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Our intention is to acquire and make available ALL picture books featuring indigenous people and people of color published in the U.S. since 2002, including reprints. Inclusion of a title in the collection DOES NOT EQUAL recommendation. See our related readings page for suggested links for evaluating books.

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Just a minute

2003

by Yuyi Morales

In this version of a traditional tale, Senor Calavera arrives unexpectedly at Grandma Beetle's door. He requests that she leave with him right away. "Just a minute," Grandma Beetle tells him. She still has one house to sweep, two pots of tea to boil, three pounds of corn to make into tortillas--and that's just the start! Using both Spanish and English words to tally the party preparations, Grandma Beetle cleverly delays her trip and spends her birthday with a table full of grandchildren and her surprise guest. This spirited tribute to the rich traditions of Mexican culture is the perfect introduction to counting in both English and Spanish. The vivacious illustrations and universal depiction of a family celebration are sure to be adored by young readers everywhere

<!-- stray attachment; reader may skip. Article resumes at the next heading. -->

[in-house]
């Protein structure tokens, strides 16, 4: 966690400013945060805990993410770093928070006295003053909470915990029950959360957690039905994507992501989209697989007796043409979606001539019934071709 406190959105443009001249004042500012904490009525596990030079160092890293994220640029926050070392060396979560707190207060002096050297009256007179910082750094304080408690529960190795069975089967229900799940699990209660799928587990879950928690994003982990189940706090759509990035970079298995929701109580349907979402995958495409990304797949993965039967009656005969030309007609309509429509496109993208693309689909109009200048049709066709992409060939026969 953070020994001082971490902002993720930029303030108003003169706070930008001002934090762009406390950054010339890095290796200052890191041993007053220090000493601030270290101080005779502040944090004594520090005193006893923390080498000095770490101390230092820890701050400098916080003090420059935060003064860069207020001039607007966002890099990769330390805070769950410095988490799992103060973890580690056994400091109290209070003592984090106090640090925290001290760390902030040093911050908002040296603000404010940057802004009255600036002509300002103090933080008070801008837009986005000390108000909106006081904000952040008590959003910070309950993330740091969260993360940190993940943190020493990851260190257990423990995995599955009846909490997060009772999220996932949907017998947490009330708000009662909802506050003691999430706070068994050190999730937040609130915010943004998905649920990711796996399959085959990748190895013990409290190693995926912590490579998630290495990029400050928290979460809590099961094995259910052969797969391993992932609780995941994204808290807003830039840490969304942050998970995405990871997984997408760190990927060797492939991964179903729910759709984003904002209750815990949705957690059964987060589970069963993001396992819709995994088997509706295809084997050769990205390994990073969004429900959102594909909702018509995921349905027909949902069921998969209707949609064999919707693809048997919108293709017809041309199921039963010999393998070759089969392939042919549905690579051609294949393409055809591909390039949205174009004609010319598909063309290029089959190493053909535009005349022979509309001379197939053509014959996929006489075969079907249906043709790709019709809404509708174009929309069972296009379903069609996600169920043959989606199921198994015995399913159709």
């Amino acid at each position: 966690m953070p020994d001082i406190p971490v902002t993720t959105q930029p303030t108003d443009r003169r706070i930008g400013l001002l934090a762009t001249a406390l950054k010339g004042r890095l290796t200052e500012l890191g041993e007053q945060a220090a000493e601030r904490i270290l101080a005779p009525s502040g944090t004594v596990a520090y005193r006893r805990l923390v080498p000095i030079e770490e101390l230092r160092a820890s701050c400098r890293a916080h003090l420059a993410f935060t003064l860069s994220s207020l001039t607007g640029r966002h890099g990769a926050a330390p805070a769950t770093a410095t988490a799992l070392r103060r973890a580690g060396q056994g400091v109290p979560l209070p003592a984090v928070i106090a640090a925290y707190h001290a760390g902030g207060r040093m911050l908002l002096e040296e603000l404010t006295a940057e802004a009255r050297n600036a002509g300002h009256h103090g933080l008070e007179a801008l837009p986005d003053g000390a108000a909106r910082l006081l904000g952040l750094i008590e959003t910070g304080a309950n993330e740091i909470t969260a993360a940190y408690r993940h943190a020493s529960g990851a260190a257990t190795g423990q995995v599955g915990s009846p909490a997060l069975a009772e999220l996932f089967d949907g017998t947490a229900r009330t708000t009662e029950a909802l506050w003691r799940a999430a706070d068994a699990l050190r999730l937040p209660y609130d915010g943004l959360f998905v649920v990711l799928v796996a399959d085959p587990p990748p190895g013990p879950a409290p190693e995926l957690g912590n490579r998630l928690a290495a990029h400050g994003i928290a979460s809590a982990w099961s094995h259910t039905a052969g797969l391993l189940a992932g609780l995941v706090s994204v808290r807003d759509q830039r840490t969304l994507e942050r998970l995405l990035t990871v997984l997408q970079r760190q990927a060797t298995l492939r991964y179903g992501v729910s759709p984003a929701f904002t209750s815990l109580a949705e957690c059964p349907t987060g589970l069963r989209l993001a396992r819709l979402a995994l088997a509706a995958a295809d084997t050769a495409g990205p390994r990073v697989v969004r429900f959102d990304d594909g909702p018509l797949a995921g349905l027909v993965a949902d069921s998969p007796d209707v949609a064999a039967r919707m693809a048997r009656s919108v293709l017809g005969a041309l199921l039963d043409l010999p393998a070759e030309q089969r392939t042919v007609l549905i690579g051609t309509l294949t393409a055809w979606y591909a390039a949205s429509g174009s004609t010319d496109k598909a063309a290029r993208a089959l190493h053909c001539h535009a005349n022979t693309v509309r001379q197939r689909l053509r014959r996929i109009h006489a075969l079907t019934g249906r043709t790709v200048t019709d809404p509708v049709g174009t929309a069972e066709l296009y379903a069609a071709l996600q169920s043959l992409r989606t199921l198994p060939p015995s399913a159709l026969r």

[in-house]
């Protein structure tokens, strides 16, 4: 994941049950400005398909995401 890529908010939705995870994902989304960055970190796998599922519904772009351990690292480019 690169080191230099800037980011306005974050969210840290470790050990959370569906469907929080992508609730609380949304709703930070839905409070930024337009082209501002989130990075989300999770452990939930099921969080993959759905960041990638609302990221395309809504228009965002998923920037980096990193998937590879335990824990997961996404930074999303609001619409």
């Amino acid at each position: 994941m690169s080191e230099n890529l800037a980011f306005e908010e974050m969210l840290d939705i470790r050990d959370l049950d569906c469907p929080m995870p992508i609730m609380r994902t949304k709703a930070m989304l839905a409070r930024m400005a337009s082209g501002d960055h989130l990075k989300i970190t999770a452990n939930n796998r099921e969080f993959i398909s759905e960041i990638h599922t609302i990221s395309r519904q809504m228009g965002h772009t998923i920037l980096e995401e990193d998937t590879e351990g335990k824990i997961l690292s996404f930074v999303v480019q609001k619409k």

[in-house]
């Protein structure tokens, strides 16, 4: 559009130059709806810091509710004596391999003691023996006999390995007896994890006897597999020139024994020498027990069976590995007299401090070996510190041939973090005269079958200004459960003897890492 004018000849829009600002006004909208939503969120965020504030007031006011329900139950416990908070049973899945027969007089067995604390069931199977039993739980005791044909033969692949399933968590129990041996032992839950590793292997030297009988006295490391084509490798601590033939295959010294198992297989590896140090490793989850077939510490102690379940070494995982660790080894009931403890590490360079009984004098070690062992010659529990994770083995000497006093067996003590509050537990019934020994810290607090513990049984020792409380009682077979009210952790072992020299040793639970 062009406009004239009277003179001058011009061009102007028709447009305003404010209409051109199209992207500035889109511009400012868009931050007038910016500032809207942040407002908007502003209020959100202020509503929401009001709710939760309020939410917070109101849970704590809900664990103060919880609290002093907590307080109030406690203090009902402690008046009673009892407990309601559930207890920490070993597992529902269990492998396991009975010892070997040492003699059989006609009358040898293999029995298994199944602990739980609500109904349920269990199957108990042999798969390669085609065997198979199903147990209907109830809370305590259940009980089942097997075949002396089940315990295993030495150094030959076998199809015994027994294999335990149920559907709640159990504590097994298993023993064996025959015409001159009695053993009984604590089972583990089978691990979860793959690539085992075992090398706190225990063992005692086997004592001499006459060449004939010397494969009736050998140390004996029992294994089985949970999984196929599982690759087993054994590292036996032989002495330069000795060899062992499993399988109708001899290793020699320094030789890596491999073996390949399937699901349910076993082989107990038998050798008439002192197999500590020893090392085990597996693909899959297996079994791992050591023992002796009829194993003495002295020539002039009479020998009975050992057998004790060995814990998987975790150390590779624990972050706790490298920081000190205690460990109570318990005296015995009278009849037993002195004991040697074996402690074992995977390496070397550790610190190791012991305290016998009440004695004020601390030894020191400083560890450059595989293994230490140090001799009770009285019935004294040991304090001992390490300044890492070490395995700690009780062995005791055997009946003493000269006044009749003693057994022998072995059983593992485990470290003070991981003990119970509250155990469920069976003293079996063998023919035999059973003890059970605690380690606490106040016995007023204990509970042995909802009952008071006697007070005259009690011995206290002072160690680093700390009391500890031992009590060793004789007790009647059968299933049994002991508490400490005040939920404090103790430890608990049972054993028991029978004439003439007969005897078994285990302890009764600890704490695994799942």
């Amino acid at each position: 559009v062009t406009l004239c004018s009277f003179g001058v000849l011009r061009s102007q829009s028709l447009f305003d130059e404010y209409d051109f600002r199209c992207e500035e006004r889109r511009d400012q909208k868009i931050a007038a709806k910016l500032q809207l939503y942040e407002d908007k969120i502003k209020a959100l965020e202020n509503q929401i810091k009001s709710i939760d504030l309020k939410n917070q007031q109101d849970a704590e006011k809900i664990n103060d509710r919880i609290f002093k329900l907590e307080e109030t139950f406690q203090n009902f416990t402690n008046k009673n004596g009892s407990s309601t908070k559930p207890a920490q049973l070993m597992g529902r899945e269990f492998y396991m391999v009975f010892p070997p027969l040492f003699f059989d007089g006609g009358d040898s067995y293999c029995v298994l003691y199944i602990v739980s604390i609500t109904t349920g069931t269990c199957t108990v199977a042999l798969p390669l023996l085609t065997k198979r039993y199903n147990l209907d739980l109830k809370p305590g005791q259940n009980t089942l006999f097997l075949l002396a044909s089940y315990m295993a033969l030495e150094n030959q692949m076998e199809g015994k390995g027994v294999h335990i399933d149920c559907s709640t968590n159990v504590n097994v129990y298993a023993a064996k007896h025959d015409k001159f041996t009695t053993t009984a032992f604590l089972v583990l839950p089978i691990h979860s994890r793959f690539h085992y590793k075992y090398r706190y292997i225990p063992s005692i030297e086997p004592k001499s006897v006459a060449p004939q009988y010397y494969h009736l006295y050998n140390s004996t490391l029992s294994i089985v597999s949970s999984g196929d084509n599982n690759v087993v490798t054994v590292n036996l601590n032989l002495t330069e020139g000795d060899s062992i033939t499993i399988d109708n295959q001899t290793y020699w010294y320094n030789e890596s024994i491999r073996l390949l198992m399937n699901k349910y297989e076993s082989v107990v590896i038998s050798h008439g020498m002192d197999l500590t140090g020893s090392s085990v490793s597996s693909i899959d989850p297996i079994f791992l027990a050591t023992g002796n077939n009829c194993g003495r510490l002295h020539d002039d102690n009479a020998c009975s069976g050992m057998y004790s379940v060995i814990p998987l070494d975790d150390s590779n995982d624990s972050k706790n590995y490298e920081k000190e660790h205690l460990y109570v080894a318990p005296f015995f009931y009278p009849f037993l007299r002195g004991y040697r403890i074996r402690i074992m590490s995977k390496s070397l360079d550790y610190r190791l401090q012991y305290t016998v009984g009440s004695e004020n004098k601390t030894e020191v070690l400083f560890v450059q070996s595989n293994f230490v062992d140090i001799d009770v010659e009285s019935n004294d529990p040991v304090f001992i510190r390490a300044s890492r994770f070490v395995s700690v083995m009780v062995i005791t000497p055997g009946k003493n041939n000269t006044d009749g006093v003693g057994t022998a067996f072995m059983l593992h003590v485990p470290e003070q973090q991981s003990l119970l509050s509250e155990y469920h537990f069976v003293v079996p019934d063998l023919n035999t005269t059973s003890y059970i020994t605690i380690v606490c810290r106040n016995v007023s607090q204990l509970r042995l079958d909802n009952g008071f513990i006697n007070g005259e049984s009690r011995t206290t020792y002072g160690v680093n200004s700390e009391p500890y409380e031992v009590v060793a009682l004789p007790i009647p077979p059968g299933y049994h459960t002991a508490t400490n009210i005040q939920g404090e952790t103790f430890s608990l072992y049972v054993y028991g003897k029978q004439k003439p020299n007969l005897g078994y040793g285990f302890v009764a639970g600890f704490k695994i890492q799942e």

Folklore

The princess and the warrior

2016

by Duncan Tonatiuh

"Award-winning author Duncan Tonatiuh reimagines one of Mexico's cherished legends. Princess Izta had many wealthy suitors but dismissed them all. When a mere warrior, Popoca, promised to be true to her and stay always by her side, Izta fell in love. The emperor promised Popoca if he could defeat their enemy Jaguar Claw, then Popoca and Izta could wed. When Popoca was near to defeating Jaguar Claw, his opponent sent a messenger to Izta saying Popoca was dead. Izta fell into a deep sleep and, upon his return, even Popoca could not wake her. As promised Popoca stayed by her side"--|cProvided by publisher

Folklore

La Llorona =

2004

by Joe Hayes, Vicki Trego Hill and Mona Pennypacker

"Have you ever heard the story of La Llorona, the ghost woman they say is crying and crying for her children? Some people say she cries along the river, while others think they've heard her in the desert, or down an alley right near their house. But almost everyone agrees the La Llorona is not a lady you want to meet late at night, when you're out past your bedtime. Then you might learn more about her than you ever wanted to know!"--Container

Folklore